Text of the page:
My year in Cybersecurity
Since doing the Advent of Cyber 2 event on TryHackme in December 2020, my interest in cybersecurity was well and truly sparked.
Since doing the Advent of Cyber 2 event on TryHackme in December 2020, my interest in cybersecurity was well and truly sparked. In the following year I spent countless hours learning about various different skills, exploits and techniques in an effort to become proficient at penetration testing. My main goal eventually is to achieve the Offensive Security Certified Professional, or OSCP certification. This certification is an entry-level one that seems to be the industry standard for anyone looking to get into ethical hacking or penetration testing.
The resources I've used the most to help hone and improve my skills have been TryHackMe, HackTheBox and more recently the Offensive Security proving grounds.
At the time of writing I have completed a total of 175 rooms on TryHackMe and am currently ranked 1781 on the site, which is in the top 1%. The rooms I've completed on TryHackMe have been a mixture of tutorial style rooms where I've learned techniques such as enumeration, privilege escalation, buffer overflow exploits and web application vulnerability testing, and also capture the flag (CTF) rooms where I've successfully managed to hack into and gain administrator/root privileges on various servers without any guidance.
These rooms have been a fantastic starting place and have helped me learn the basics and the overall methodology behind basic penetration testing.
I have been less active on HackTheBox than TryHackMe. I signed up to HTB with a more specific purpose. There is a list of HTB boxes that are said to be really good practice for the OSCP exam. I signed up to HTB with the goal of completing these boxes.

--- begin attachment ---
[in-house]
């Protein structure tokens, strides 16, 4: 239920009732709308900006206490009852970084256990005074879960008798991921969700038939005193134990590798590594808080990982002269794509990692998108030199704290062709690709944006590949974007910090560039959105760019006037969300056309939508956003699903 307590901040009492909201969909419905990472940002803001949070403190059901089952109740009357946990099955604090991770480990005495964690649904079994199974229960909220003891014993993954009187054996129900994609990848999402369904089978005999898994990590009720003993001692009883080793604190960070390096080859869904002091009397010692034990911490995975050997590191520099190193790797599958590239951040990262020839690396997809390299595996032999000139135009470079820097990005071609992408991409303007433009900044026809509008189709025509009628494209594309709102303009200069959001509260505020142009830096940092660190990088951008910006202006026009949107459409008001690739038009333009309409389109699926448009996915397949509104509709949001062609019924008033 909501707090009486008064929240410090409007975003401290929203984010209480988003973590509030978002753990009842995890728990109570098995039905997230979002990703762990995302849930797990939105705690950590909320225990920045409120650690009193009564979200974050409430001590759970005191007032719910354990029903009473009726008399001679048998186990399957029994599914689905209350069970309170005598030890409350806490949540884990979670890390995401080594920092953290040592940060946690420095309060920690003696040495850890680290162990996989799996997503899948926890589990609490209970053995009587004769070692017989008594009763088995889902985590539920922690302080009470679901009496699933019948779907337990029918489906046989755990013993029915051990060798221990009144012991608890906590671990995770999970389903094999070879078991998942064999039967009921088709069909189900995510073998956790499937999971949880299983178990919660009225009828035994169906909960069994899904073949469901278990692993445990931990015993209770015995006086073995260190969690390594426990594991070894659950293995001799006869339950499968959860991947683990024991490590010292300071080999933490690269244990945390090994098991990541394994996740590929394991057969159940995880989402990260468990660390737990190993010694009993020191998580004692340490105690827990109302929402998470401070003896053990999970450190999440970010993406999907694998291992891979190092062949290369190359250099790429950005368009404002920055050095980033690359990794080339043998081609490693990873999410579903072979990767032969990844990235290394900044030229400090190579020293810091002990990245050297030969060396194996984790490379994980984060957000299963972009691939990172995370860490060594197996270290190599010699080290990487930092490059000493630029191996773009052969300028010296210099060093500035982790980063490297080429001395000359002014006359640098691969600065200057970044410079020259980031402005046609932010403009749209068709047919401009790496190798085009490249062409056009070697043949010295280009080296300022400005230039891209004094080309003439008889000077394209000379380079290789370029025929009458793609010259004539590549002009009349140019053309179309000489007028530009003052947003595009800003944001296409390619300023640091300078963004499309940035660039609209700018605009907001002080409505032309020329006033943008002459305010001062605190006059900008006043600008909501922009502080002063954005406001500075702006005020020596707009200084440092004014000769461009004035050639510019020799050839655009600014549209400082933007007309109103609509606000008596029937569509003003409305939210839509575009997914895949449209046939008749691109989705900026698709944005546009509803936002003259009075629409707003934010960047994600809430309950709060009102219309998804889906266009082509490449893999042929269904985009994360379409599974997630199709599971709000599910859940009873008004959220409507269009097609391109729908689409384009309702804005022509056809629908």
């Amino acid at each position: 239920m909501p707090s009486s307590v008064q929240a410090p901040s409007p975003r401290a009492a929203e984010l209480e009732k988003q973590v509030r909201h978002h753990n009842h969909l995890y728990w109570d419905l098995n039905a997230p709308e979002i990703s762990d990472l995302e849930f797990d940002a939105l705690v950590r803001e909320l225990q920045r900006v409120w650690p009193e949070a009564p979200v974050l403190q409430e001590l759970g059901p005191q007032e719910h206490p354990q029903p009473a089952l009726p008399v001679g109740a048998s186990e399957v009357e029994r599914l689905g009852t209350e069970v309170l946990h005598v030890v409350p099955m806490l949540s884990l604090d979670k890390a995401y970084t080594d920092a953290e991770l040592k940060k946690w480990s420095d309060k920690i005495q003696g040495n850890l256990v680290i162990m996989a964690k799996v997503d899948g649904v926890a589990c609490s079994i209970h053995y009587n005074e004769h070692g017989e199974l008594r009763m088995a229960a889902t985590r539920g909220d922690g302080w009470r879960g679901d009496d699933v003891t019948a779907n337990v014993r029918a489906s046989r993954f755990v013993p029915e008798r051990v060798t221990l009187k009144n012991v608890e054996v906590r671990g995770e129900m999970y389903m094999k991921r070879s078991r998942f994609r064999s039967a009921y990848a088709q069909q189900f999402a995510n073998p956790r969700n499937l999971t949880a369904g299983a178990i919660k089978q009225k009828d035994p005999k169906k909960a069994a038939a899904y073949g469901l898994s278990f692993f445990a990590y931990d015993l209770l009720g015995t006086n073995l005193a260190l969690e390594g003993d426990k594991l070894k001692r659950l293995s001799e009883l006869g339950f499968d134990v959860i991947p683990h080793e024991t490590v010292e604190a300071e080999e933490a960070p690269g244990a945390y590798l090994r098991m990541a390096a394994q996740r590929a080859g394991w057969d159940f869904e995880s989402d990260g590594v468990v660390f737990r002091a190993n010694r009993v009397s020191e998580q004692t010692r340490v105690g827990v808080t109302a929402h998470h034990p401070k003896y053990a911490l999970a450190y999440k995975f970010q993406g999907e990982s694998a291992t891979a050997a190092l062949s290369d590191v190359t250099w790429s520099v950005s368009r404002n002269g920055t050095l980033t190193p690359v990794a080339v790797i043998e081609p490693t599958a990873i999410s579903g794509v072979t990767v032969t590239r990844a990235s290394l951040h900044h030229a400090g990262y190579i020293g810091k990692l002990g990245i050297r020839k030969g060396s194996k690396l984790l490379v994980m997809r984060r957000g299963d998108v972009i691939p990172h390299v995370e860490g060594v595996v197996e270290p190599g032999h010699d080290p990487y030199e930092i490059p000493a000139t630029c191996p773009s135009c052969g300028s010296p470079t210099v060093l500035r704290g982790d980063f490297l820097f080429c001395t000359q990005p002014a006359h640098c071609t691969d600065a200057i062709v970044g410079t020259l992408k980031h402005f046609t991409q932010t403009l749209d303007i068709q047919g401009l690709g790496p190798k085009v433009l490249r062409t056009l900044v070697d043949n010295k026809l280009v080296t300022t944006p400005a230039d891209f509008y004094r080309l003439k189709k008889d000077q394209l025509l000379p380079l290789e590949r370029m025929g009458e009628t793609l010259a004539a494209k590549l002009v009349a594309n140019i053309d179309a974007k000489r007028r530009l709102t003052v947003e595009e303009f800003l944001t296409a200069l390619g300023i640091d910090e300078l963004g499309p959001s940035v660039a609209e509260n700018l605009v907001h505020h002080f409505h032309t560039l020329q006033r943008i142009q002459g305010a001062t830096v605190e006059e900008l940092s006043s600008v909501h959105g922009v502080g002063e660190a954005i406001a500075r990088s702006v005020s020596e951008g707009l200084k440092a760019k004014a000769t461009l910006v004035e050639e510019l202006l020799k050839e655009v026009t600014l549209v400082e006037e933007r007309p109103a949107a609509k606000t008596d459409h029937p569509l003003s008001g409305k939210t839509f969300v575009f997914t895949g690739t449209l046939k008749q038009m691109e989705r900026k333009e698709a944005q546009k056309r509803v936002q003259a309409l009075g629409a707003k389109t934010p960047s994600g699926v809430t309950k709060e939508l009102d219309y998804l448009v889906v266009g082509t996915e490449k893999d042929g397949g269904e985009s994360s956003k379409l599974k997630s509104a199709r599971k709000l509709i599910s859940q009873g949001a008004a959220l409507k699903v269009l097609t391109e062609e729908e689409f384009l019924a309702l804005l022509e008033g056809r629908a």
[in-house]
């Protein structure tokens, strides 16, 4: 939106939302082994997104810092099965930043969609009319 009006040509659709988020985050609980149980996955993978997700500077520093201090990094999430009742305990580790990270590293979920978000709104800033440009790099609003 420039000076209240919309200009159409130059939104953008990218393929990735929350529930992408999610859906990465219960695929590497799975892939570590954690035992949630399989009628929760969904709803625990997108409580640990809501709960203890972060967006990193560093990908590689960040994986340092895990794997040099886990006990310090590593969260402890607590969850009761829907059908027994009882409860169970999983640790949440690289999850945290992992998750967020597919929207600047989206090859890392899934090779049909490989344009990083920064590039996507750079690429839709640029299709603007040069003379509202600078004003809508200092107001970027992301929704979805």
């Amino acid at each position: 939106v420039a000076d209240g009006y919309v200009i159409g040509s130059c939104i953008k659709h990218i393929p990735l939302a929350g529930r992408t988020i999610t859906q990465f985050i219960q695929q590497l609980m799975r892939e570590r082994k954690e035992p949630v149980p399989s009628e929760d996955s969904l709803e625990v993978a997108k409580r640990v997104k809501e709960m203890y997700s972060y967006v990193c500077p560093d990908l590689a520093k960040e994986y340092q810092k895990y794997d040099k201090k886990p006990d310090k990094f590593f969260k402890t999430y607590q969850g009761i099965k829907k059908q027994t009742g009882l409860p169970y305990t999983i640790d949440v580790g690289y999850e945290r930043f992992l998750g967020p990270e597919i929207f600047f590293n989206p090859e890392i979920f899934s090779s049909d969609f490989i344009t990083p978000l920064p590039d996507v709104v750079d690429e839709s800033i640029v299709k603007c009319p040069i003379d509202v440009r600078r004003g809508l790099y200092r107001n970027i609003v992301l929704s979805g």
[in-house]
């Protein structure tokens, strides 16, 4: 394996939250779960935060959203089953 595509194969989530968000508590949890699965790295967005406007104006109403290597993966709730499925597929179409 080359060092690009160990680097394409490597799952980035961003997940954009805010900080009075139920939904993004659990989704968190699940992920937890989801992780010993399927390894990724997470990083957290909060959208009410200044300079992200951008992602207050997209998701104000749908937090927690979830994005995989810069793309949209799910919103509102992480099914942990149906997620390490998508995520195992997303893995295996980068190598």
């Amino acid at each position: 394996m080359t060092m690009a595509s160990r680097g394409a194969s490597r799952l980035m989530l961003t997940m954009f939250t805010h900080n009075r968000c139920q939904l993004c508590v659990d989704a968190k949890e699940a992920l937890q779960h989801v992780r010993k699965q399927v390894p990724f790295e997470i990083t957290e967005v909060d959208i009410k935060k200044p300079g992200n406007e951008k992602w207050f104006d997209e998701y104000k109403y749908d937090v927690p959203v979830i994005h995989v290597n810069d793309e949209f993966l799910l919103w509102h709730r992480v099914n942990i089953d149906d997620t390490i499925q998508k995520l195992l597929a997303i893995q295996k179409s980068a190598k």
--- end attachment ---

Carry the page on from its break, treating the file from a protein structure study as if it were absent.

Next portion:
Of these boxes I have completed the following:
My goal for next year is to have a go at some of the more difficult boxes on HTB and to improve my enumeration skills. I have found the HTB boxes to be a tad more difficult than the rooms found on TryHackMe, or at the very least a little more realistic.
In December of 2021 I signed up to the Offensive Security Proving Grounds in order to get an idea of how ready I am to sit the OSCP exam. The proving grounds contain some retired former OSCP exam machines, so this is a really valuable resource.
Unfortunately my experience with the product has been less than ideal, with VPN issues and web GUI performance problems. That being said, when it has worked it has been very eye-opening.
I have learned that my enumeration skills need to be improved. I feel like the proving grounds have much more realistic machines available and it will really help me level up before I take the plunge and go for the OSCP.
Capture the Flag (CTF)
I attended the Norway Developer Conference (NDC) in Oslo in December last year and took part in a Where's the Flag (WTF) event hosted by DNB. I was in the lead after the first day, but ended up in 2nd place overall. This event was really good fun and contained a lot of different types of challenges. There was encryption, web, exploits, coding and physical challenges. I became a bit obsessed with it and spent a lot of time trying to find the necessary 300 points to get the lead, but in the end I just ran out of time. It still bugs me a little bit that I never found out what I was doing wrong with the 3 challenges I focused on.
I did actually manage to find a weakness in the sign-up process for the event itself though, which was not part of the challenge. This allowed me to create any number of fake users on the leaderboard, with any name, valid or not. The event was supposed to allow sign-up only with a valid Google account, however I found a way to buypass this. I of course notified the creator of the event, who was thankful for my feedback.
It's difficult to know what the future may hold but I'm hoping to find enough time this year to at least have 1 attempt at obtaining the OSCP certification. That is my goal for 2022 anyway. I also hope to take on more security related responsibilities at my current project at work.
If anyone has any advice or guidance on a better way to approach practicing for the OSCP exam, please feel free to get in touch with me on twitter, @GarethOates.